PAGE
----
The Second World War, for all the death and destruction it wrought, did provide the catalyst for some amazing technological advances. Sticking some floats underneath a Mitsubishi A6M Zero fighter probably isn’t in the top three though, but the result is still rather cool. The Nakajima A6M2-N ‘Rufe’, developed from the infamous Zero, turned the land-based fighter/bomber into an amphibious floatplane. Just over 300 were produced between 1942 and the end of the war, with last being operated by the French following its capture in Indo-China. This ingeniously constructed small scale version comes from John C. Lamarck of Flickr, who has captured the Rufe’s unique asthenic brilliantly in miniature. See more at John’s photostream via the link.

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Proper PROFA Off-Road

This is a Tatra T813 8×8 PROFA trial truck and it’s epic. Yes, we just dropped the most over-used word on the internet, but we’re sticking with it.

These amazing machines can traverse just about anything, with this one being run by Team Jansa in European Truck Trial events. Well not this one, because this is a fully functional remote control recreation of the real deal, powered by a total of nine motors, two SBricks and with some of the coolest suspension we’ve ever seen.

It comes from Technic-building legend Madoca 1977 whose work has appeared here numerous times over the years. His latest truck evolves a previous design with more power, more weight, and more off-road capability. Six L Motors drive all eight wheels, whilst two Medium Motors pivot the front four. A third Medium Motor operates a high/low range gearbox, with all of that controllable via bluetooth thanks to a pair of SBricks.

Finally there’s a V12 piston engine mounted under the cab, which is accessible through opening doors and front hatch. It’s an incredibly well engineered creation and there’s more to see of Madoca’s Tatra T813 8×8 (including a video of it in action) at the Eurobricks forum and on ReBrickable, where a parts list and yes – instructions – are available!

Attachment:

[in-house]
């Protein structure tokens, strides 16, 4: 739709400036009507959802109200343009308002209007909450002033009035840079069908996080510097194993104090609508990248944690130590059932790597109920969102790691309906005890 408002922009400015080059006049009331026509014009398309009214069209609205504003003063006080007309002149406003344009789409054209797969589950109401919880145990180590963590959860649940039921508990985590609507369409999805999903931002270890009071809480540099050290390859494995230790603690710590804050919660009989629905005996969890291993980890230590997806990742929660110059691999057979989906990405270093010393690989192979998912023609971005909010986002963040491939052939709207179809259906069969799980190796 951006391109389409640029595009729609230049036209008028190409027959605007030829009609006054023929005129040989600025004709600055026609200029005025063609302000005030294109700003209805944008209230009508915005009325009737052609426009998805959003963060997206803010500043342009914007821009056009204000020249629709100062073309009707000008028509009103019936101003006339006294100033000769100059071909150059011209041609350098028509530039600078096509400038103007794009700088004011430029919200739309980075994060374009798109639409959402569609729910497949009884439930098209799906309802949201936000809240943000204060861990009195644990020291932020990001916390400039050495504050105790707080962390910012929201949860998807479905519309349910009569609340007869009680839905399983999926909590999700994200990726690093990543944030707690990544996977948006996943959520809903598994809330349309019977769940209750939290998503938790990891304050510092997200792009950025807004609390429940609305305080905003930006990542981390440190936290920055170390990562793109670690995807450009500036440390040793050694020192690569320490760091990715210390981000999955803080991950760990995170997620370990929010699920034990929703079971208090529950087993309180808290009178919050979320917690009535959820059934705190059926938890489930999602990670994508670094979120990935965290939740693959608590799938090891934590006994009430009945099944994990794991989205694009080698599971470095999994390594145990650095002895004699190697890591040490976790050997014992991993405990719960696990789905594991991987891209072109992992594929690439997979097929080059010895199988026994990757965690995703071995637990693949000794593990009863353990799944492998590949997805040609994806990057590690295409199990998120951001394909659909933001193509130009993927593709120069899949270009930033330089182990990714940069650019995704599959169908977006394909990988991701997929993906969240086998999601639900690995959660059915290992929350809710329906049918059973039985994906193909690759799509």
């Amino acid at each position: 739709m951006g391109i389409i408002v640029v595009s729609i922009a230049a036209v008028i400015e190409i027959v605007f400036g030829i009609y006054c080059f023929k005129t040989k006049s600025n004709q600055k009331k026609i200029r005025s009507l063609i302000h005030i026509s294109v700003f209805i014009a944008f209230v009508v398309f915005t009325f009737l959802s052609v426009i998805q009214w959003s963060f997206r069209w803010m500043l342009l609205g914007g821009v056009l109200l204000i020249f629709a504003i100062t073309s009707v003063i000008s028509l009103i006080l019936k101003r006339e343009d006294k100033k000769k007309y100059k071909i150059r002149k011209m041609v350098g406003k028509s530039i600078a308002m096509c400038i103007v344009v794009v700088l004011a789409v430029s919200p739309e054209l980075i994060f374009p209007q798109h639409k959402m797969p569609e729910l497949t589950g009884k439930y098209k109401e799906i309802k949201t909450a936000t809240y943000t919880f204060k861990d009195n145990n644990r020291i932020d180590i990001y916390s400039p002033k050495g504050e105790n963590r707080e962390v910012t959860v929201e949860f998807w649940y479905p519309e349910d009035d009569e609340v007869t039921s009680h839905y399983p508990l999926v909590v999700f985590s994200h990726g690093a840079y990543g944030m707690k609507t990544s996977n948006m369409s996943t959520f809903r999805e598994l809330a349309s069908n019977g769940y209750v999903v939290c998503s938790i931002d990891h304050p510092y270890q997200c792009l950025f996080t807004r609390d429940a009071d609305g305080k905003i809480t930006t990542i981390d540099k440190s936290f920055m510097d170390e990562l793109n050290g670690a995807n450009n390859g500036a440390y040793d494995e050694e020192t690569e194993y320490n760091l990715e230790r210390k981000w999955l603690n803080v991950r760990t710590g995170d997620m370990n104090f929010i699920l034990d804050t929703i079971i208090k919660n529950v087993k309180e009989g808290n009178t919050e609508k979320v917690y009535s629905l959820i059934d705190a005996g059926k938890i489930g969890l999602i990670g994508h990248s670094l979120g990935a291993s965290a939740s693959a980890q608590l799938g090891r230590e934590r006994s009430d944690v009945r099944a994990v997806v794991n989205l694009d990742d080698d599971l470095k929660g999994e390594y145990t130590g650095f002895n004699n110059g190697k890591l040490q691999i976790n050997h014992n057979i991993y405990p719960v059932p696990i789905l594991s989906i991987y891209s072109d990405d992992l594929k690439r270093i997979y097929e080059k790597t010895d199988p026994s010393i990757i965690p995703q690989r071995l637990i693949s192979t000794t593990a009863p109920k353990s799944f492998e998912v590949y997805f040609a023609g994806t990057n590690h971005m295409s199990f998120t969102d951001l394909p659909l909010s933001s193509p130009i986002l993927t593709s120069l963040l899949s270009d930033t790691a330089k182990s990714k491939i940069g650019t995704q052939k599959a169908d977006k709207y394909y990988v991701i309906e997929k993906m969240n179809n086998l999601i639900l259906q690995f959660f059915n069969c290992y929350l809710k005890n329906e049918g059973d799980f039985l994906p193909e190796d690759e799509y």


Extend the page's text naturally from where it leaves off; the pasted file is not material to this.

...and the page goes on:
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Battle for the Moon / Outside Lane

The Elves are feeling spacey today, and thus we have two weird and wacky sci-fi builds to share with you. The first (above) comes from Shannon Sproule and is apparently an ‘American Zero-Length X-11 Launcher’ designed in The Battle for the Moon. In the words of its creator; “A space tank carrying a rocket… it looks so cool!”

Today’s second build (below) comes from TLCB favourite David Roberts, the ‘Green 23’. “Regarded as the Ford Transit van of space” it performed a variety of jobs across the galactic disc, probably with scant regard for space transportation laws, a library of tabloid newspapers on the dashboard, and a tailgating policy matched only by Audi drivers.

See more of both builds on Flickr via the links!

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Buy a Porsche, Get a Datsun Free

Yup, because if you own the 42056 LEGO Technic Porcshe 911 GT3 RS set you could also own this lovely Datsun 240Z. Just not at the same time.

Builder pleasedontspammebro has created the classic Japanese sports car from the parts only found within the 42056 set, and has made instructions available so you can repurpose your own Porsche too. The Datsun features steering, a straight-6 engine, opening doors and bonnet, a 5-speed gearbox, independent suspension, and wheels that are – coming from the Porsche set – a little too large… but you can fix that.